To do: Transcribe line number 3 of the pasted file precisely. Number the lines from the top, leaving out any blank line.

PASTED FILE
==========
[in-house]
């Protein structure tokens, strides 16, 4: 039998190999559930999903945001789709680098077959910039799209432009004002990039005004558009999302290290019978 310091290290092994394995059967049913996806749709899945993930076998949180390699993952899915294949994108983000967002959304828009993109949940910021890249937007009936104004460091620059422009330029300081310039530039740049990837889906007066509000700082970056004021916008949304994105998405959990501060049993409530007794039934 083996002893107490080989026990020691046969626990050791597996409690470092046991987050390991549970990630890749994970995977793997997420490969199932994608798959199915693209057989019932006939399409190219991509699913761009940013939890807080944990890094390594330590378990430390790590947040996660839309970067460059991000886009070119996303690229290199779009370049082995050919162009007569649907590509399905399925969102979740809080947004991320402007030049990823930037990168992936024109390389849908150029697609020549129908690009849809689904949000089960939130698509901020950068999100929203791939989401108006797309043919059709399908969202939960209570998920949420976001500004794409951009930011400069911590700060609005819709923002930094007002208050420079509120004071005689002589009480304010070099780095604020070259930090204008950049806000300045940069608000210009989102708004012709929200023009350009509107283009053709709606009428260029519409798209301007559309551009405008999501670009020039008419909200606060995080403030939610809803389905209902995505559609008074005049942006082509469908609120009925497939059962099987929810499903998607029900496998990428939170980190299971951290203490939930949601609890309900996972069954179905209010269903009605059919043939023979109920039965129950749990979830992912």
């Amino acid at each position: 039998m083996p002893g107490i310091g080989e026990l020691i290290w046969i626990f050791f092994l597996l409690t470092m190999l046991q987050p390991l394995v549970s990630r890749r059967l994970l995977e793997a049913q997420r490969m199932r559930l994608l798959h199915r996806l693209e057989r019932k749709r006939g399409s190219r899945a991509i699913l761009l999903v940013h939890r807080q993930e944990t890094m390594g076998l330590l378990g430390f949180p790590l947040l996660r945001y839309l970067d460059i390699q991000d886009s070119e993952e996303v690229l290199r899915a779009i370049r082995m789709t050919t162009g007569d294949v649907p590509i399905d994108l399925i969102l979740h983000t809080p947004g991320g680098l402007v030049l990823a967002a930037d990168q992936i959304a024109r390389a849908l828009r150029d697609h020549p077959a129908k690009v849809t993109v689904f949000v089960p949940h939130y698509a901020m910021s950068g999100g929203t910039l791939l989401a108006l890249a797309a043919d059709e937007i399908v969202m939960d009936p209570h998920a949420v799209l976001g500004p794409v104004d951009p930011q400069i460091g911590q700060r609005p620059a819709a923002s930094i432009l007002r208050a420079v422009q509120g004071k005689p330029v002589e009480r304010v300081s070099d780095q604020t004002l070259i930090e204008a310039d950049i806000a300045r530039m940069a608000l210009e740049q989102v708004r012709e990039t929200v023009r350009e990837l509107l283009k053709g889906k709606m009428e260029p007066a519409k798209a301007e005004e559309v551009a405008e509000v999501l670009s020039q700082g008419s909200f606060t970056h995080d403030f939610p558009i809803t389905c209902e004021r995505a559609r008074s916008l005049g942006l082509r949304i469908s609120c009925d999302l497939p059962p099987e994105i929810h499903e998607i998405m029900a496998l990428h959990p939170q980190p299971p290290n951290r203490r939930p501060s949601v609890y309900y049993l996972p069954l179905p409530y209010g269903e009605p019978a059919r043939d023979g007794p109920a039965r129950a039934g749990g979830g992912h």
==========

């Amino acid at each position: 039998m083996p002893g107490i310091g080989e026990l020691i290290w046969i626990f050791f092994l597996l409690t470092m190999l046991q987050p390991l394995v549970s990630r890749r059967l994970l995977e793997a049913q997420r490969m199932r559930l994608l798959h199915r996806l693209e057989r019932k749709r006939g399409s190219r899945a991509i699913l761009l999903v940013h939890r807080q993930e944990t890094m390594g076998l330590l378990g430390f949180p790590l947040l996660r945001y839309l970067d460059i390699q991000d886009s070119e993952e996303v690229l290199r899915a779009i370049r082995m789709t050919t162009g007569d294949v649907p590509i399905d994108l399925i969102l979740h983000t809080p947004g991320g680098l402007v030049l990823a967002a930037d990168q992936i959304a024109r390389a849908l828009r150029d697609h020549p077959a129908k690009v849809t993109v689904f949000v089960p949940h939130y698509a901020m910021s950068g999100g929203t910039l791939l989401a108006l890249a797309a043919d059709e937007i399908v969202m939960d009936p209570h998920a949420v799209l976001g500004p794409v104004d951009p930011q400069i460091g911590q700060r609005p620059a819709a923002s930094i432009l007002r208050a420079v422009q509120g004071k005689p330029v002589e009480r304010v300081s070099d780095q604020t004002l070259i930090e204008a310039d950049i806000a300045r530039m940069a608000l210009e740049q989102v708004r012709e990039t929200v023009r350009e990837l509107l283009k053709g889906k709606m009428e260029p007066a519409k798209a301007e005004e559309v551009a405008e509000v999501l670009s020039q700082g008419s909200f606060t970056h995080d403030f939610p558009i809803t389905c209902e004021r995505a559609r008074s916008l005049g942006l082509r949304i469908s609120c009925d999302l497939p059962p099987e994105i929810h499903e998607i998405m029900a496998l990428h959990p939170q980190p299971p290290n951290r203490r939930p501060s949601v609890y309900y049993l996972p069954l179905p409530y209010g269903e009605p019978a059919r043939d023979g007794p109920a039965r129950a039934g749990g979830g992912h």